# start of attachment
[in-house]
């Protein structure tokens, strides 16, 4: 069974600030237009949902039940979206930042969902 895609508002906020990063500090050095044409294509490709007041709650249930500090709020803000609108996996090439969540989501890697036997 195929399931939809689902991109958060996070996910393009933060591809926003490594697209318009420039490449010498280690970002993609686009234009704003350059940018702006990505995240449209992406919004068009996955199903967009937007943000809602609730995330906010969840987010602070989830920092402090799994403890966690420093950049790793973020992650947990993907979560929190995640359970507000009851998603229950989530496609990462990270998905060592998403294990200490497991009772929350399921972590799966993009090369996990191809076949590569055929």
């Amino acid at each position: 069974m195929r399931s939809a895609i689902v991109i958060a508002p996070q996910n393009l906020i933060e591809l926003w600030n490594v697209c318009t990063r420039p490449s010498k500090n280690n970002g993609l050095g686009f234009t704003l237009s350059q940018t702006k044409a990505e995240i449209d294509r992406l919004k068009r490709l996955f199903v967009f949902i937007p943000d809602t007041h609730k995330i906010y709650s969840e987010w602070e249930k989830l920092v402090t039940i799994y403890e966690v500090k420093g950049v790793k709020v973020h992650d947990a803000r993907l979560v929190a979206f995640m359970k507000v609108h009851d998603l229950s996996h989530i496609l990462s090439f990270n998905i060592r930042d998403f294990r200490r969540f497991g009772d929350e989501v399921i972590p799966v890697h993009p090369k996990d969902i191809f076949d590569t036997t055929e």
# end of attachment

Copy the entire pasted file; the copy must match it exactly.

[in-house]
């Protein structure tokens, strides 16, 4: 069974600030237009949902039940979206930042969902 895609508002906020990063500090050095044409294509490709007041709650249930500090709020803000609108996996090439969540989501890697036997 195929399931939809689902991109958060996070996910393009933060591809926003490594697209318009420039490449010498280690970002993609686009234009704003350059940018702006990505995240449209992406919004068009996955199903967009937007943000809602609730995330906010969840987010602070989830920092402090799994403890966690420093950049790793973020992650947990993907979560929190995640359970507000009851998603229950989530496609990462990270998905060592998403294990200490497991009772929350399921972590799966993009090369996990191809076949590569055929």
């Amino acid at each position: 069974m195929r399931s939809a895609i689902v991109i958060a508002p996070q996910n393009l906020i933060e591809l926003w600030n490594v697209c318009t990063r420039p490449s010498k500090n280690n970002g993609l050095g686009f234009t704003l237009s350059q940018t702006k044409a990505e995240i449209d294509r992406l919004k068009r490709l996955f199903v967009f949902i937007p943000d809602t007041h609730k995330i906010y709650s969840e987010w602070e249930k989830l920092v402090t039940i799994y403890e966690v500090k420093g950049v790793k709020v973020h992650d947990a803000r993907l979560v929190a979206f995640m359970k507000v609108h009851d998603l229950s996996h989530i496609l990462s090439f990270n998905i060592r930042d998403f294990r200490r969540f497991g009772d929350e989501v399921i972590p799966v890697h993009p090369k996990d969902i191809f076949d590569t036997t055929e």